Chakrabarti peerage ‘damaged’ report’s credibility

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Chakrabarti peerage ‘damaged’ report’s credibility

The vice-chair of Labour’s inquiry into anti-Semitism calls into question the timing of the the shadow attorney general's elevation to the Lords

Justin Cohen is the News Editor at the Jewish News

Shami Chakrabarti
Shami Chakrabarti

The vice-chairman of Labour’s inquiry into anti-Semitism has said the timing of a peerage to Shami Chakrabarti has damaged the credibility of the report she produced.

Professor David Feldman made the comments after community leaders condemned the timing of the former Liberty chief’s elevation to the House of Lords only weeks after she produced a report on anti-Semitism – with the Chief Rabbi saying it left the report’s credibility “in tatters” despite her years of distinguished public service.

Feldman, who is also the director of the Pears Institute for the Study of Antisemitism, told an audience at Liverpool Limmud that he only knew about the peerage when the rest of the country found out.

Asked about whether its timing had damaged the report, he said: “Clearly the response to the peerage has been damaging… It has damaged the credibility of the report among large sections of the public, not only among Jews (but) among non-Jews as well.”

But he nevertheless stressed that the report, while not exhaustive, was an honest and constructive response to its terms of reference.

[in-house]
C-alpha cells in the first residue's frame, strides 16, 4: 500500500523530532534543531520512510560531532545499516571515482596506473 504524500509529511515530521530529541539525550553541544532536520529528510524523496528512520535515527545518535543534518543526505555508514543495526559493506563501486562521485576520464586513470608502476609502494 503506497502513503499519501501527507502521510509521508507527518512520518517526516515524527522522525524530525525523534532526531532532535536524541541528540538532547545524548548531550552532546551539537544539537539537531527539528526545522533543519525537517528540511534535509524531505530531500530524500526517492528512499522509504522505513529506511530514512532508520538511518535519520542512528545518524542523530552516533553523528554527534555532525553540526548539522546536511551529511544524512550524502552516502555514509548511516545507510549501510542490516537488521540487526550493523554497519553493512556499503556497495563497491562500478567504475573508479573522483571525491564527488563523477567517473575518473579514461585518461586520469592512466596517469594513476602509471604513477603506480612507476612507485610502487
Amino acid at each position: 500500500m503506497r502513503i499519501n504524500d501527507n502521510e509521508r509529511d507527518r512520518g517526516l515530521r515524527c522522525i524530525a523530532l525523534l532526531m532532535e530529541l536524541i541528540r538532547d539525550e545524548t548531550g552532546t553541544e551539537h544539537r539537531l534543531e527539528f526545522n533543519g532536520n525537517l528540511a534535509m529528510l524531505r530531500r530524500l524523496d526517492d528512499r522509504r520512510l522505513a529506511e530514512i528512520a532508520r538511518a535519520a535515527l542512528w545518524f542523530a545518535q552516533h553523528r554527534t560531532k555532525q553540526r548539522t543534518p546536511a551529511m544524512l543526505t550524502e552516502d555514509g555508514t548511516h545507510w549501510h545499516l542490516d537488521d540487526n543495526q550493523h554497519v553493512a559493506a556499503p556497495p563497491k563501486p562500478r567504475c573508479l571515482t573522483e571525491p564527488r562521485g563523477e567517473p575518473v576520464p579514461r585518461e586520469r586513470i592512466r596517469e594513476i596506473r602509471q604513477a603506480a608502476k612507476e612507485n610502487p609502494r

Jeremy Corbyn has stressed the offer of a peerage was only made after completion of her report.

Commissioned by Corbyn after a series of suspensions of party members including MP Naz Shah and Ken Livingstone, the report concluded Labour was not overrun by anti-Semitism but there was an “occasionally toxic atmosphere”. It also demanded an end to Nazi analogies with Israel and use of the term ‘Zio’. But critics claimed it should have offered a definition or explanation about how to spot contemporary anti-Semitism, with some claiming it was a “whitewash”.

While the Home Affairs Select Committee said the timing and Chakrabarti’s subsequent appointment to the shadow cabinet threw into question her claims the inquiry was “truly independent”, she insisted the report was not “transactional”.

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